Castleford champion Wendy Rayner - a no-nonsense Yorkshirewoman who left a lasting legacy

Wendy Rayner
Wendy Rayner

Anyone seeking the definition of a no-nonsense Yorkshirewoman need have looked no farther than Wendy Rayner.

The Castleford community campaigner, who died on April 23 at the age of 75, told it as she saw it – and by doing so she made a big impression and left a lasting legacy.

As well as having a street named after her on the Navigation Point housing development, Wendy’s most enduring achievement is the elegant footbridge across the River Aire, the view of which she could enjoy from her home on Mill Lane.

Initial plans for the bridge, part of the ‘Castleford Project’ which became a Channel 4 TV series Kevin McCloud’s Big Town Plan, were for a basic functional concrete structure.

However, in a formidable partnership with Castleford Heritage Trust’s Alison Drake, Wendy told the architects in no uncertain terms it was not good enough and kept the pressure on them until they came up with a more fitting design.

Wendy, who lived in the Lock Lane area of Castleford all her life, became involved in community work in 2000, not long after she had retired from her work as a cook.

Although a residents’ campaign against building houses on an allotment site came to nought, it led to the formation of Lock Lane Residents Group, which Wendy chaired for many years while husband Rod acted as secretary.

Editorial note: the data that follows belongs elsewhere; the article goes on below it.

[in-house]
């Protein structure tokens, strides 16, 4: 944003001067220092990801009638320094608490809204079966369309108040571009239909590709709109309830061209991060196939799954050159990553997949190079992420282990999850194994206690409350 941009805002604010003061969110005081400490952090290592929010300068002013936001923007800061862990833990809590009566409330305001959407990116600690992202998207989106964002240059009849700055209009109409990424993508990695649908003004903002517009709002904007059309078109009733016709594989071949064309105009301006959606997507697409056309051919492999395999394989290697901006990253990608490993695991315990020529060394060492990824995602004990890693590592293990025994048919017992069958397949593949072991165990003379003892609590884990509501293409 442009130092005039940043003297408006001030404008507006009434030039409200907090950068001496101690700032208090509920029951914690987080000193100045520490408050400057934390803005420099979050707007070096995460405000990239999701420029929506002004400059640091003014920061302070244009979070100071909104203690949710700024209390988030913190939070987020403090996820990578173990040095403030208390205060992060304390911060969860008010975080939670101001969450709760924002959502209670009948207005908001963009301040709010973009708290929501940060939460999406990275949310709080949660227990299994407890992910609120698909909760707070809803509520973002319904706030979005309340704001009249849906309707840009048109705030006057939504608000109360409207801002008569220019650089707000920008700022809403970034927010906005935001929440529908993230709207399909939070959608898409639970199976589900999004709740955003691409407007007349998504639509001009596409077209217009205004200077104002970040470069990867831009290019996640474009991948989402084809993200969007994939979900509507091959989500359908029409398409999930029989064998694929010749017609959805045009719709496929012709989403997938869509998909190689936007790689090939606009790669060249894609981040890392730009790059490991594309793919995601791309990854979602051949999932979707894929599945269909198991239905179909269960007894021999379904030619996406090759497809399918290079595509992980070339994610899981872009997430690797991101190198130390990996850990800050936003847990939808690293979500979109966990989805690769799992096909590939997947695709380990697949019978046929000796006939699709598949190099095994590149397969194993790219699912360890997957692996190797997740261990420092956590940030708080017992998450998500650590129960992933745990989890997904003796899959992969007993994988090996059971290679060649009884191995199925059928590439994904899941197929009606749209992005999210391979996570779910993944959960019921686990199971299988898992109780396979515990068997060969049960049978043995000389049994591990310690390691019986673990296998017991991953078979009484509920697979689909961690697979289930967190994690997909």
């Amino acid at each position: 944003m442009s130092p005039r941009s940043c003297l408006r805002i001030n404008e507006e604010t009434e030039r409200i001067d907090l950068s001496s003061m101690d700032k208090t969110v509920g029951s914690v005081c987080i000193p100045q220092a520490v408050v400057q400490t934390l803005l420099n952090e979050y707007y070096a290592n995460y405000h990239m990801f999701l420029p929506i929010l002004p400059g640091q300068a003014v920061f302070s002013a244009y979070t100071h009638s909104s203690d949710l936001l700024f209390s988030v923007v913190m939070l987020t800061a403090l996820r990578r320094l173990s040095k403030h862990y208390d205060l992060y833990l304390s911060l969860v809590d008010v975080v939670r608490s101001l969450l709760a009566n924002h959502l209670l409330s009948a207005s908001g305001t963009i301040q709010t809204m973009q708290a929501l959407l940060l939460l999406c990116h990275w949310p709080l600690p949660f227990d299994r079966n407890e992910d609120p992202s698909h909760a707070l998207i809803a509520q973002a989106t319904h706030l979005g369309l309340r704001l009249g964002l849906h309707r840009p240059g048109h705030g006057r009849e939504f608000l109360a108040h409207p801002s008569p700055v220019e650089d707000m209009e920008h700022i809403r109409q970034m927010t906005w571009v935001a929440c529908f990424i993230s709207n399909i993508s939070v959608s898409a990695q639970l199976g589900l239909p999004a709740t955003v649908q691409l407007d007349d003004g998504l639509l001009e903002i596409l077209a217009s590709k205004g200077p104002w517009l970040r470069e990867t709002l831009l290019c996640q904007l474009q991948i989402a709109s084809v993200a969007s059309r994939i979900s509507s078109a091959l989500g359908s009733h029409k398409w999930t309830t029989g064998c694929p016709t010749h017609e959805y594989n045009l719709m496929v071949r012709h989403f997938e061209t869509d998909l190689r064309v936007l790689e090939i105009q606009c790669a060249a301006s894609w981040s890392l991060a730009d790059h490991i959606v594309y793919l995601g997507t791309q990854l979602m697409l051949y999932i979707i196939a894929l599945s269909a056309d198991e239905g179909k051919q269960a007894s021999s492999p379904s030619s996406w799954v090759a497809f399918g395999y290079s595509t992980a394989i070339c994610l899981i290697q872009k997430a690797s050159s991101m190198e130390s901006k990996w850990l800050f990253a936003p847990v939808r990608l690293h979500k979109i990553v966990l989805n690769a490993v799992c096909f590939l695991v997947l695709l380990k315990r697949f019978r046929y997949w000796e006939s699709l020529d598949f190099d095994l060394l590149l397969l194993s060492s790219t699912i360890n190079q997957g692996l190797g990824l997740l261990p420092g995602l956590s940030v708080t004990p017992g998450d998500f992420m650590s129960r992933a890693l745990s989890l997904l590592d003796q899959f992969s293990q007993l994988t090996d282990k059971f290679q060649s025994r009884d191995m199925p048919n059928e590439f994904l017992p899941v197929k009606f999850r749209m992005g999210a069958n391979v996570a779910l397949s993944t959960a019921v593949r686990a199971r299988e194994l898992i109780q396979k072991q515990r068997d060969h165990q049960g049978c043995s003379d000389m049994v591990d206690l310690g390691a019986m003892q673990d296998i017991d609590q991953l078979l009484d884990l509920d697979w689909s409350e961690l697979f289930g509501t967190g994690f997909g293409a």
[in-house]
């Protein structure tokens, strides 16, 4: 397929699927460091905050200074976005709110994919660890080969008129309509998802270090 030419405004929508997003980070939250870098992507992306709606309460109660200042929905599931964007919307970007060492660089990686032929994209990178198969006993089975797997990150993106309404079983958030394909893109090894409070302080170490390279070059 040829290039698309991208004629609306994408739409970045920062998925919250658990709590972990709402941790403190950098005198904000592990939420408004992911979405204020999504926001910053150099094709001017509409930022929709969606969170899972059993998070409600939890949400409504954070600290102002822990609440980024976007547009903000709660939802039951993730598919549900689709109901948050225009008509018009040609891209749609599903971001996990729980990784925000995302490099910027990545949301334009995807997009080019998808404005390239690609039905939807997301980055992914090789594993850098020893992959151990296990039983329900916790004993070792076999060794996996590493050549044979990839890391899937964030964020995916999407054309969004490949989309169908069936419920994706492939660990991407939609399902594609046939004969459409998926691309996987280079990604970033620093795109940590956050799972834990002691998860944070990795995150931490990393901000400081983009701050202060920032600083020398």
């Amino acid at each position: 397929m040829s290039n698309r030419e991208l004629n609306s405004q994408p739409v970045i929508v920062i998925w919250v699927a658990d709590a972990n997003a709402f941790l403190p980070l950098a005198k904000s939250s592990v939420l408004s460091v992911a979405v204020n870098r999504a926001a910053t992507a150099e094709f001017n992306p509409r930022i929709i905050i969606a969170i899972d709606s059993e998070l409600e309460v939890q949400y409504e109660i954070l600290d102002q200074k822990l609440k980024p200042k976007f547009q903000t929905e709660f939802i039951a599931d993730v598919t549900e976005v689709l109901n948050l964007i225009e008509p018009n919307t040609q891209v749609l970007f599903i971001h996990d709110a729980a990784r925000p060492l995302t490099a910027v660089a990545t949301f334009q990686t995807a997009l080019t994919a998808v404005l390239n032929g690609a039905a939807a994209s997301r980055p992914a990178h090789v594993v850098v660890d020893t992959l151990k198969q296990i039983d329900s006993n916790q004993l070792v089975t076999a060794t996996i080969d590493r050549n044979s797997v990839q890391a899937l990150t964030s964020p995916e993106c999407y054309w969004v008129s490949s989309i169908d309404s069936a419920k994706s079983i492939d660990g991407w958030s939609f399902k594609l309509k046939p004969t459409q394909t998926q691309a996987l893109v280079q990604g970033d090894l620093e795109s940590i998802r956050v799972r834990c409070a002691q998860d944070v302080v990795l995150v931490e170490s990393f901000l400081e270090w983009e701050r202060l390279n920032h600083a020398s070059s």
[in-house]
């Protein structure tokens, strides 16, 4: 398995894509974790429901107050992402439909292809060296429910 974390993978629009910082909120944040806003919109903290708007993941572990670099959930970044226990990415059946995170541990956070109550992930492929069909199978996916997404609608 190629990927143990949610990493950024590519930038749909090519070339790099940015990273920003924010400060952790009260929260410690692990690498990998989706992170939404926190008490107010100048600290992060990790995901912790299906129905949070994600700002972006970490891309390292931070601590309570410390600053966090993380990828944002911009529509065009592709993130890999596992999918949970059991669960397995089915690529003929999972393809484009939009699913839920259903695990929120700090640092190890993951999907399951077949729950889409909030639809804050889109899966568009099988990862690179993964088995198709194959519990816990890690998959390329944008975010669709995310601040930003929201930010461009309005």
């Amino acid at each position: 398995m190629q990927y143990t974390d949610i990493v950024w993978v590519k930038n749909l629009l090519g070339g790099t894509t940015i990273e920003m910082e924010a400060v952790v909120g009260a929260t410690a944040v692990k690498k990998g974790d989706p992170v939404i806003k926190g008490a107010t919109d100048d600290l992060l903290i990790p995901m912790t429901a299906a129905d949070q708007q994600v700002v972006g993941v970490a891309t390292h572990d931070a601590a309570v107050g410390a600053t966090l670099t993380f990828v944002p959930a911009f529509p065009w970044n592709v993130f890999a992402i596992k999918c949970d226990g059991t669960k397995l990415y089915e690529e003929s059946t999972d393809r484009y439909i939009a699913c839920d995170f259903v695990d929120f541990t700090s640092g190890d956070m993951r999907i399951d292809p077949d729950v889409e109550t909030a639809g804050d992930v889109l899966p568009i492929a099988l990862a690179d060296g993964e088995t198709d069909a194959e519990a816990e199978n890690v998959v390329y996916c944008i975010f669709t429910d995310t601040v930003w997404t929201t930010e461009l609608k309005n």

Among the group’s achievements were traffic calming on Lock Lane, improvements to a children’s playground, the creation of a riverside garden, a memorial to local people who died in the First World War and the launch of a popular maypole dancing team.

Wendy was also a prominent member of Castleford Heritage Trust (CHT) when it made the decision to buy Queen’s Mill.

CHT chairwoman Alison Drake said: “Wendy was a real champion for Castleford and she achieved a great deal for the town and its people.

“She was a straight talker, she could be blunt at times but she always stood up for what she believed was right.

“We could have been fobbed off with an ugly concrete bridge but Wendy and I said ‘no’ and held out for something better.

“She was loyal, you could trust her and she was a great friend to have.”

Wendy’s funeral takes place on Friday, May 10, at Pontefract Crematorium, at 11.40am.